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Cancer diagnosis should not be death sentence in Africa

WHO, Regional Director urges as  World Cancer Day 2019 is commemorated

Dr. Matshidiso Moeti
WHO Regional Director for Africa

“A future without cancer is within our individual and collective grasp.”

That was the message of hope to Africans from the WHO Regional Director, Dr Matshidiso Moeti as the world commemorates the World Cancer Day 2019 today, saying cancer diagnosis should not represent a death sentence in the continent.

Also, she declared, being diagnosed of the dreaded disease should not lead to catastrophic expenditure following out-of-pocket payments for diagnostic, treatment and palliative care.

But the disease is still ravaging the continent. The Regional Director revealed that no fewer than 18.1 million cases and 9.6 million deaths of cancer were recorded in Africa in 2018 and there are indications that the projected burden of new cases could double by 2040.

“If current trends are maintained, the cancer burden in Africa is projected to double from 1,055,172 new cancer cases in 2018 to 2,123,245 cancer cases by 2040,” she warned.

Moeti listed the challenges facing cancer patients in most African countries; these include poverty, late and poor cancer diagnosis and lack of medical cover.

She said further: “The key drivers of the increasing cancer burden in Africa include increasing exposure to known cancer risk factors, such as tobacco use, sedentary lifestyle, unhealthy diets, alcohol use and environmental pollution.

“Additional contributing factors in the rise of the cancer burden in Africa are the epidemiologic and demographic changes that are currently taking place. In short, the cancer burden is increasing as Africans are now living longer, in large part because of improvements in the control of the infectious causes of mortality and morbidity.

“Among the factors responsible for the high cancer burden in Africa are the absence of widely available information on the early signs and symptoms of cancer, late diagnosis, misdiagnosis, absence/weak referral systems, difficult access to care and treatment, catastrophic costs of treatment and medicines, and weak health care systems.

“Only 26% of low-income countries around the world reported having public sector pathology services, and only 30% of these countries had cancer treatment services; however, 90% of high-income countries can offer such services.

Significant progress has been achieved in diagnostics and treatment of cancers in high-income countries. This has resulted in better prognosis and enhanced survival rates for cancers in high-income countries with 5-year survival as high as 80-90% for cancers that can be treated when detected early. Sadly, most cancer patients in Africa are diagnosed at a late stage and the prognosis for a positive outcome is lessened, even in cases where treatment is available and affordable.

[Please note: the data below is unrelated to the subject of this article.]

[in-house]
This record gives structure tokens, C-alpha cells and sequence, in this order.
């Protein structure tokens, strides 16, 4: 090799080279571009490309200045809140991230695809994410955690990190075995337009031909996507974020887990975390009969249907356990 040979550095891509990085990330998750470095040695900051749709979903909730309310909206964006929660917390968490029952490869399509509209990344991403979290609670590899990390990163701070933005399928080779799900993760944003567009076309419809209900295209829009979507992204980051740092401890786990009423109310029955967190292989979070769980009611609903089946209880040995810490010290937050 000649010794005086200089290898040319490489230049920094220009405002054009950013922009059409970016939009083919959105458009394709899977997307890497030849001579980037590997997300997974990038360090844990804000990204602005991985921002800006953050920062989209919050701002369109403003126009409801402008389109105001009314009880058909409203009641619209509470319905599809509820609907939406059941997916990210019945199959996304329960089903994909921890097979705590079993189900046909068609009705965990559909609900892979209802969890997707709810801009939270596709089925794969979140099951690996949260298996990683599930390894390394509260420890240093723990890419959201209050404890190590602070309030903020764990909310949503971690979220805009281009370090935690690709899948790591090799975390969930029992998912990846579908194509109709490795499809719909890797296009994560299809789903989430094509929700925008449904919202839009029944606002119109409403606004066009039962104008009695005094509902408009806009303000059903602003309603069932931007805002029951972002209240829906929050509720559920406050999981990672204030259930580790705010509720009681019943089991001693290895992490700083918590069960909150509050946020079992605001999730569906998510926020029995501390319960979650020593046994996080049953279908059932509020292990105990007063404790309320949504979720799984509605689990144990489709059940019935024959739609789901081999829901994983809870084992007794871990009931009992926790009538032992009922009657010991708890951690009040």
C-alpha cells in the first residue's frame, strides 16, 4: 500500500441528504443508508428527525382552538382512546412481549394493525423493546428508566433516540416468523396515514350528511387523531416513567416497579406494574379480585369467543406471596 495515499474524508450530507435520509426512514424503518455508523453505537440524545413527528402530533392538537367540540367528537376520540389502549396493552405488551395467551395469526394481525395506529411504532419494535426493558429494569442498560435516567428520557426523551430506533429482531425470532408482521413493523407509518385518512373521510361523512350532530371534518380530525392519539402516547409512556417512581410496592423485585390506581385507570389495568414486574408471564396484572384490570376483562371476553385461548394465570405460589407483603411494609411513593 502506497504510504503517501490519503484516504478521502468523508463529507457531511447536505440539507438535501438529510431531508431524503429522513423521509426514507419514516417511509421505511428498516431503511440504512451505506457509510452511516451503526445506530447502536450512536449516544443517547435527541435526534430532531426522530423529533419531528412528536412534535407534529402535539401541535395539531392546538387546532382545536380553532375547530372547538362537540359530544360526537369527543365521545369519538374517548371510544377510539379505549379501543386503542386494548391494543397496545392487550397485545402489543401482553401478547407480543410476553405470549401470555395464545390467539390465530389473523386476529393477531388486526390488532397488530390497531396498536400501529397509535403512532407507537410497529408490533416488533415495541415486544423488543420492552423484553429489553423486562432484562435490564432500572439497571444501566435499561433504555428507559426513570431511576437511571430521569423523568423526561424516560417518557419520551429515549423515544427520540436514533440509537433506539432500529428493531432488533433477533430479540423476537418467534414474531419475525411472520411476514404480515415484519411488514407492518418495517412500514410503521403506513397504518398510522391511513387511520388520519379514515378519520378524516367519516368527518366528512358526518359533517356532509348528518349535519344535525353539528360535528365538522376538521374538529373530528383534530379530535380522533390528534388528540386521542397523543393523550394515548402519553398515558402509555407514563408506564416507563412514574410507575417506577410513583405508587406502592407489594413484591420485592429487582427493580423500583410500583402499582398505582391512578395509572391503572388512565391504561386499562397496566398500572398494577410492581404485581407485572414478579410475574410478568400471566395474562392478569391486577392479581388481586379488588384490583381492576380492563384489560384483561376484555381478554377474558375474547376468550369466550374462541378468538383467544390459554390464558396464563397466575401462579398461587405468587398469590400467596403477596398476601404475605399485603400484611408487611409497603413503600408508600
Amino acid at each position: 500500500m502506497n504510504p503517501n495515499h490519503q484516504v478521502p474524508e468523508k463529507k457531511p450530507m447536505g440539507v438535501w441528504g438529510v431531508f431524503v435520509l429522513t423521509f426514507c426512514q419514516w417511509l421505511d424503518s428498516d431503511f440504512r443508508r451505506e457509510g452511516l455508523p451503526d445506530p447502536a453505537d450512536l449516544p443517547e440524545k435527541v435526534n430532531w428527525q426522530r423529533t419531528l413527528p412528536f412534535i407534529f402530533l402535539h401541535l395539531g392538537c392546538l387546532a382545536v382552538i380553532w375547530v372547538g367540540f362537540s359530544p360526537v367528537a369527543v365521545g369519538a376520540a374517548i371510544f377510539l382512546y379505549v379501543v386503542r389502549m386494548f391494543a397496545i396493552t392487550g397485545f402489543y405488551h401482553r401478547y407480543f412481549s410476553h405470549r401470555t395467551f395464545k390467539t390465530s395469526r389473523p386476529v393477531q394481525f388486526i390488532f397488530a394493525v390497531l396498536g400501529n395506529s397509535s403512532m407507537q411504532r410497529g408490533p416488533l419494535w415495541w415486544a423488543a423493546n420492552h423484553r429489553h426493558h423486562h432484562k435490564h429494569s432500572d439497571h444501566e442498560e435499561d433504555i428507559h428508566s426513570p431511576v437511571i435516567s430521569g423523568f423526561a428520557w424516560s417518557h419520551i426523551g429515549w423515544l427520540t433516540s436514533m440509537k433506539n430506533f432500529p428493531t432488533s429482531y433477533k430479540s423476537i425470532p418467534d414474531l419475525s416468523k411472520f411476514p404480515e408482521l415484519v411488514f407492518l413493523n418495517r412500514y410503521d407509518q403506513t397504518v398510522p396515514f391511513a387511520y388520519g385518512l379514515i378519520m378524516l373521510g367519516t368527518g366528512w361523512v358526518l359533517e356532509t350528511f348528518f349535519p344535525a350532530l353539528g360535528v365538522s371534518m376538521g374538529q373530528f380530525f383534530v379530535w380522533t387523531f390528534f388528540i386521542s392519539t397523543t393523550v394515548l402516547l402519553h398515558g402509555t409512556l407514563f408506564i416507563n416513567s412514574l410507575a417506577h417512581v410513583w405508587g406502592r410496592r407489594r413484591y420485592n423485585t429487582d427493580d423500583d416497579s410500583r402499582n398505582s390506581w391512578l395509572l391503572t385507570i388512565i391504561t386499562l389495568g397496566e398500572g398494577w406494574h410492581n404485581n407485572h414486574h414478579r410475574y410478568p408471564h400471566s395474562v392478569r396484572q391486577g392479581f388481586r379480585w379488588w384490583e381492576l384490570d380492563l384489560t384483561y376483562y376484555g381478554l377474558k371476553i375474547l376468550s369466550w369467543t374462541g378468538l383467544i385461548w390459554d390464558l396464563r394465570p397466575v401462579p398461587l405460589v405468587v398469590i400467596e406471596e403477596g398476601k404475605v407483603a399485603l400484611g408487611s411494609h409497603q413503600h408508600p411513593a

Cancer diagnosis should not represent a death sentence in Africa, nor should it lead to catastrophic expenditure following out-of-pocket payments for diagnostic, treatment and palliative care.  A future without cancer is within our individual and collective grasp.

As this year’s theme enjoins us, let us all individually and collectively resolve to end the injustice of preventable suffering from cancer as part of our commitment for Universal Health Coverage and the larger push to leave no one behind. Thousands of lives can be saved in Africa with proper cancer prevention, early detection, access to proper treatment and care.

“I urge all stakeholders and specifically African governments, be they at the local, state, provincial, national or supranational level, to create an environment in which cancer risk factors, for example alcohol and tobacco use, are reduced, and citizens maintain good levels of physical activity, healthy bodyweight, and good nutrition.

“Cancer prevention and the creation of a culture of health is an essential mission of government, beyond that of the traditional health-focused departments, for example health ministries. Stakeholders should address the current inadequate access to cancer diagnostics and therapies, the lack of knowledge on cancer and low health literacy levels, culturally inappropriate cancer prevention materials, mistrust of the health care system, and fatalism regarding cancer cure.

“I encourage individuals to engage in and adopt healthy lifestyle habits. Behavioural activities, such as eating a proper diet, both in the type and amount of food, engaging in appropriate exercise and physical activity, and receiving appropriate clinical interventions to prevent cancer, are important. Remaining healthy also involves vaccination against cancer, such as liver and cervical cancers, avoiding known causes of cancer, and careful management of exposure to other carcinogens.

“I count on you to take sustained actions and get involved any way you can because together, we can create changes and defeat cancer!” Moeti said.

The World Cancer Day is an initiative of the Union for International Cancer control (UICC) marked worldwide in collaboration with WHO. The theme for this year is  “I am and I will.”

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